The Representor, Spring 2017 – Legally Speaking
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by ERA Legal Counsels Gerald M. Newman and Adam Glazer
Gerald M. Newman, partner in the Chicago law firm of Schoenberg, Finkel, Newman & Rosenberg, LLC, serves as general counsel to ERA and is a regular contributor to The Representor. He participates in Expert Access, the program that offers telephone consultations to ERA members. Gerry co-authored this article with Adam Glazer.
In certain industries, sales reps are accustomed to fighting tooth and nail to recover commissions from manufacturers, both during and after their representation. And in situations where the rep procured sales before termination that do not close until after — when a new rep is in place — the hunt for commission dollars can grow fierce, even cutthroat.
Surely, the upper crust world of yachting is above such unseemliness. The millionaire and billionaire customers occupying this segment of the social strata must dictate a more dignified and genteel marketplace. Double-dealing and selling behind the back of another are simply intolerable practices when the products involved are glistening, 64- and 78-foot luxury vessels. Surely?
As a recent California case demonstrates, visions of sales reps finding smooth sailing when seeking to recover commissions on yacht sales must be tossed overboard. The defendant on the winding voyage is the Taiwanese yacht manufacturer, Ocean Alexander Marine Yacht Sales or “OAMYS,” and the plaintiff cast adrift is Newport Beach yacht dealer Orange Coast Marine.
The sales of two ships procured by Orange Coast are at issue here.
Sale No. 1: The Halberda crossing
Orange Coast was appointed an independent dealer of OAMYS boats in Southern California with the right to receive a 6 percent commission on the total sales price of all sales to customers in the territory. When a Southern Cal customer named Halberda upgraded from his existing 47-foot Riviera to a new 64-footer from OAMYS, the commission payable to Orange Coast was complicated by his trade-in.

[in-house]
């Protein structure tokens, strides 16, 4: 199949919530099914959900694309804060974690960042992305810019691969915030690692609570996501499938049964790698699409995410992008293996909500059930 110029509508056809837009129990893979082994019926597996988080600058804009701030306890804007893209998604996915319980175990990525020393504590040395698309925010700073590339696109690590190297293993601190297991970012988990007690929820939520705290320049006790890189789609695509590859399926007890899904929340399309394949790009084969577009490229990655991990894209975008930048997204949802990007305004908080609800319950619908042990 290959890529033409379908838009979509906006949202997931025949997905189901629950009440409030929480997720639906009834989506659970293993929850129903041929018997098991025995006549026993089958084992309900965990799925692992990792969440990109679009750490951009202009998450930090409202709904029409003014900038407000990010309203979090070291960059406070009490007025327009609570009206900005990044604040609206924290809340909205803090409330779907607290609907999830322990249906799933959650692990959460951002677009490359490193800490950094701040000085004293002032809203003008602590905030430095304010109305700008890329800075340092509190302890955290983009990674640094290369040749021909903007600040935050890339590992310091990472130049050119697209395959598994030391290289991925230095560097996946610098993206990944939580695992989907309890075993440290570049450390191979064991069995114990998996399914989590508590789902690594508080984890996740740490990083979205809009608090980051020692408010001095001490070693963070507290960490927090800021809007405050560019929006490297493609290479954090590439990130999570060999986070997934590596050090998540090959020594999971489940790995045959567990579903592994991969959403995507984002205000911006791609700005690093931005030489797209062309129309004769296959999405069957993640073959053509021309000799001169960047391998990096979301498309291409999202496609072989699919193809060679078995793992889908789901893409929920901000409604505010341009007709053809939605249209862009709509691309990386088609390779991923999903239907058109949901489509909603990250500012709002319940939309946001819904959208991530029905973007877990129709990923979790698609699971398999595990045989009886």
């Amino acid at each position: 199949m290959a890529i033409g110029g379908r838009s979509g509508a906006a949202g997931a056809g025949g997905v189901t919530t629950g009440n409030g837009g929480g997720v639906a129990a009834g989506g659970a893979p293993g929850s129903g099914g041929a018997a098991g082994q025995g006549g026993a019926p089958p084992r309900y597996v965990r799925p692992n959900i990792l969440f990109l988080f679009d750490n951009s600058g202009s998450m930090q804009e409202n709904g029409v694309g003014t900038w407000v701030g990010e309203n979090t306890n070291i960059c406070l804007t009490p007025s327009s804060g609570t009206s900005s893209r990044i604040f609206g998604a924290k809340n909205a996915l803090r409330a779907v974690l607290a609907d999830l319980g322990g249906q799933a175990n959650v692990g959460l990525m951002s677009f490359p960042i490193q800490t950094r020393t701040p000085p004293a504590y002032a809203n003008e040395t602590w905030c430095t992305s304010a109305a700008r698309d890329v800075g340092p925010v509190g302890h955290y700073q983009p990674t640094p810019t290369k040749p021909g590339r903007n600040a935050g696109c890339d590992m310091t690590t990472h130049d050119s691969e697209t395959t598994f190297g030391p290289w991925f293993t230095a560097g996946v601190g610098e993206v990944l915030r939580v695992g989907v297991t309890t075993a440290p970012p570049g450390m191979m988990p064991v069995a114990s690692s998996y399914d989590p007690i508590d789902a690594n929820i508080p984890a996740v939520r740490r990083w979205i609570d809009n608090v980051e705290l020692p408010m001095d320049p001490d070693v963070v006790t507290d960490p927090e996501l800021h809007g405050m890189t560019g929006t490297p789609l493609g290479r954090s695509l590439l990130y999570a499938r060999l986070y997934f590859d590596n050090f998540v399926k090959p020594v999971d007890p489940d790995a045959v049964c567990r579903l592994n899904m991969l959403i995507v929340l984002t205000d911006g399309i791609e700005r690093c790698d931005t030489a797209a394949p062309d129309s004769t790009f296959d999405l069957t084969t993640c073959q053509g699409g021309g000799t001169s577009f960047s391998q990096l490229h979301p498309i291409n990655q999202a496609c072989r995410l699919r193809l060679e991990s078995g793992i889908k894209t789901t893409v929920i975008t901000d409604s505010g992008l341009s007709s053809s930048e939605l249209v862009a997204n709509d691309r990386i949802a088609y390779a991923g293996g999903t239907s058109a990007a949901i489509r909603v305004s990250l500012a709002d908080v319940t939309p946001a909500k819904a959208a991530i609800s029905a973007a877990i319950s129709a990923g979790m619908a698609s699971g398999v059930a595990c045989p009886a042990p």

The commission on the cash portion of the deal was paid immediately, but as an OAMYS email made clear, the commission on the trade-in portion would await the sale of the Riviera boat. It took over a year for the trade-in to sell, reaping about $635,000, and Orange Coast waited patiently for its payment. During this interim period, Orange Coast was terminated and replaced with a captive OAMYS dealership.
With the termination, OAMYS demanded that Orange Coast remove from its website statements claiming it was the exclusive dealer of OAMYS boats. The website statements remained four months later, leading OAMYS to view this as leverage when Orange Coast finally inquired about its commission on the Riviera sale. OAMYS responded that it owed no further commission payment but would consider some “courtesy payment” if Orange Coast promptly changed its website.
Although Orange Coast then complied, no payment followed. Several months later, OAMYS answered a further Orange Coast inquiry by informing that fees were paid to an outside broker in connection with the Riviera sale.
Sale No. 2: The Smith passage
Well after the termination, an Orange Coast salesperson who previously sold the Smith family a 64-foot OAMYS yacht knew they were in the market for a replacement. The salesperson happened to meet an OAMYS manager at a shipyard and learned of a new 78-footer on its way, news he shared with the Smith mogul. Soon, the Orange Coast representative was taking Smith to the Lido Boat Show to tour the vessel, but not before he negotiated a four percent commission deal with OAMYS.
The OAMYS manager blocked the ship off from other attendees so the Orange Coast rep could make his sales pitch to Smith. The rep did his job well, and Smith told him the family was ready to make an offer, using their existing boar as a trade-in. Here is where it gets good.